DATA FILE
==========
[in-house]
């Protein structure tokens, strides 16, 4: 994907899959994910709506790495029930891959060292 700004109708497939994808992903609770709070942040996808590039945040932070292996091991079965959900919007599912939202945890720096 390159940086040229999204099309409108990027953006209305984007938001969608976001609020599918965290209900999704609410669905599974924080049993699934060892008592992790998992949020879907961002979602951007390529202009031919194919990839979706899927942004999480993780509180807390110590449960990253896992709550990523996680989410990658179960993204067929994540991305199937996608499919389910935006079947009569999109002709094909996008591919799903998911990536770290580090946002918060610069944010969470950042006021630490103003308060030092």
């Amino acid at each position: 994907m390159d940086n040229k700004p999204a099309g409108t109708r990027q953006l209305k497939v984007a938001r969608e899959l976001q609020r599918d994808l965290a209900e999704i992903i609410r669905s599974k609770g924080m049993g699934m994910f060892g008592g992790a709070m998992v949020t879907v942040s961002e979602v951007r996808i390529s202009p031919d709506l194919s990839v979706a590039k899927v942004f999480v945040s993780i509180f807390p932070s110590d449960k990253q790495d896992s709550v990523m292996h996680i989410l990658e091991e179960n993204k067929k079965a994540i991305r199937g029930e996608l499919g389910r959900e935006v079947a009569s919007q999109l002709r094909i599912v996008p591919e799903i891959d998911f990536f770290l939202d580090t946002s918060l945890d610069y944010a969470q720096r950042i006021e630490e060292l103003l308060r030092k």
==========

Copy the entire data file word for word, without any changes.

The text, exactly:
[in-house]
């Protein structure tokens, strides 16, 4: 994907899959994910709506790495029930891959060292 700004109708497939994808992903609770709070942040996808590039945040932070292996091991079965959900919007599912939202945890720096 390159940086040229999204099309409108990027953006209305984007938001969608976001609020599918965290209900999704609410669905599974924080049993699934060892008592992790998992949020879907961002979602951007390529202009031919194919990839979706899927942004999480993780509180807390110590449960990253896992709550990523996680989410990658179960993204067929994540991305199937996608499919389910935006079947009569999109002709094909996008591919799903998911990536770290580090946002918060610069944010969470950042006021630490103003308060030092």
């Amino acid at each position: 994907m390159d940086n040229k700004p999204a099309g409108t109708r990027q953006l209305k497939v984007a938001r969608e899959l976001q609020r599918d994808l965290a209900e999704i992903i609410r669905s599974k609770g924080m049993g699934m994910f060892g008592g992790a709070m998992v949020t879907v942040s961002e979602v951007r996808i390529s202009p031919d709506l194919s990839v979706a590039k899927v942004f999480v945040s993780i509180f807390p932070s110590d449960k990253q790495d896992s709550v990523m292996h996680i989410l990658e091991e179960n993204k067929k079965a994540i991305r199937g029930e996608l499919g389910r959900e935006v079947a009569s919007q999109l002709r094909i599912v996008p591919e799903i891959d998911f990536f770290l939202d580090t946002s918060l945890d610069y944010a969470q720096r950042i006021e630490e060292l103003l308060r030092k």